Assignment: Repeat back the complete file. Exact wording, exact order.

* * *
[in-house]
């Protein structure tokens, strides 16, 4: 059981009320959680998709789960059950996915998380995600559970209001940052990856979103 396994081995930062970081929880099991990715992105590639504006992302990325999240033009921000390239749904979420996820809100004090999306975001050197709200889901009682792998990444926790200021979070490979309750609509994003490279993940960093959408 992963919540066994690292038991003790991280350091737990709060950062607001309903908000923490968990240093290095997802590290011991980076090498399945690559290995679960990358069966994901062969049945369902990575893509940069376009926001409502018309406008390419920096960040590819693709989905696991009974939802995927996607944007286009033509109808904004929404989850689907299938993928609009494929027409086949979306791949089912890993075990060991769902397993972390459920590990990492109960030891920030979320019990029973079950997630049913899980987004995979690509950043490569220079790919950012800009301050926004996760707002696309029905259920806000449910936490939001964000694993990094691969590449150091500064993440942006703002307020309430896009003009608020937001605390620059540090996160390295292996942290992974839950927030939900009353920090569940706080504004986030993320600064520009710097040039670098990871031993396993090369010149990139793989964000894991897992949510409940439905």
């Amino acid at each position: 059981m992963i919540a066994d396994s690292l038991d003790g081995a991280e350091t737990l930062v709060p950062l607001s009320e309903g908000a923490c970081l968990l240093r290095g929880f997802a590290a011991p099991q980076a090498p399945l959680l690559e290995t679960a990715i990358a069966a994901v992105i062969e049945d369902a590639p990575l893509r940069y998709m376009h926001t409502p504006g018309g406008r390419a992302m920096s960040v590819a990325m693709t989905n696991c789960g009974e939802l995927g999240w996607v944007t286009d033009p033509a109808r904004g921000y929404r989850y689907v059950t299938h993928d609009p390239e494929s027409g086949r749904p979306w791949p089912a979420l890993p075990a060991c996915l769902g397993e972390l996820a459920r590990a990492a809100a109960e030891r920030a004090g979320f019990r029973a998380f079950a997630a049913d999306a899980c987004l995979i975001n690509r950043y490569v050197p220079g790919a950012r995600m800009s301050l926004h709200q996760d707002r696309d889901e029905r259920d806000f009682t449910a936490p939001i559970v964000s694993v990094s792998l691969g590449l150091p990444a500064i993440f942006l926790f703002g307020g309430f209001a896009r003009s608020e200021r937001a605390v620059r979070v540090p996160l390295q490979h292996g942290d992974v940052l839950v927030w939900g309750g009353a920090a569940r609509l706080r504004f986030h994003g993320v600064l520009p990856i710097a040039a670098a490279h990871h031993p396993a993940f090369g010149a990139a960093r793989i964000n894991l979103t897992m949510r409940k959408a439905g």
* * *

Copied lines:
[in-house]
């Protein structure tokens, strides 16, 4: 059981009320959680998709789960059950996915998380995600559970209001940052990856979103 396994081995930062970081929880099991990715992105590639504006992302990325999240033009921000390239749904979420996820809100004090999306975001050197709200889901009682792998990444926790200021979070490979309750609509994003490279993940960093959408 992963919540066994690292038991003790991280350091737990709060950062607001309903908000923490968990240093290095997802590290011991980076090498399945690559290995679960990358069966994901062969049945369902990575893509940069376009926001409502018309406008390419920096960040590819693709989905696991009974939802995927996607944007286009033509109808904004929404989850689907299938993928609009494929027409086949979306791949089912890993075990060991769902397993972390459920590990990492109960030891920030979320019990029973079950997630049913899980987004995979690509950043490569220079790919950012800009301050926004996760707002696309029905259920806000449910936490939001964000694993990094691969590449150091500064993440942006703002307020309430896009003009608020937001605390620059540090996160390295292996942290992974839950927030939900009353920090569940706080504004986030993320600064520009710097040039670098990871031993396993090369010149990139793989964000894991897992949510409940439905």
């Amino acid at each position: 059981m992963i919540a066994d396994s690292l038991d003790g081995a991280e350091t737990l930062v709060p950062l607001s009320e309903g908000a923490c970081l968990l240093r290095g929880f997802a590290a011991p099991q980076a090498p399945l959680l690559e290995t679960a990715i990358a069966a994901v992105i062969e049945d369902a590639p990575l893509r940069y998709m376009h926001t409502p504006g018309g406008r390419a992302m920096s960040v590819a990325m693709t989905n696991c789960g009974e939802l995927g999240w996607v944007t286009d033009p033509a109808r904004g921000y929404r989850y689907v059950t299938h993928d609009p390239e494929s027409g086949r749904p979306w791949p089912a979420l890993p075990a060991c996915l769902g397993e972390l996820a459920r590990a990492a809100a109960e030891r920030a004090g979320f019990r029973a998380f079950a997630a049913d999306a899980c987004l995979i975001n690509r950043y490569v050197p220079g790919a950012r995600m800009s301050l926004h709200q996760d707002r696309d889901e029905r259920d806000f009682t449910a936490p939001i559970v964000s694993v990094s792998l691969g590449l150091p990444a500064i993440f942006l926790f703002g307020g309430f209001a896009r003009s608020e200021r937001a605390v620059r979070v540090p996160l390295q490979h292996g942290d992974v940052l839950v927030w939900g309750g009353a920090a569940r609509l706080r504004f986030h994003g993320v600064l520009p990856i710097a040039a670098a490279h990871h031993p396993a993940f090369g010149a990139a960093r793989i964000n894991l979103t897992m949510r409940k959408a439905g």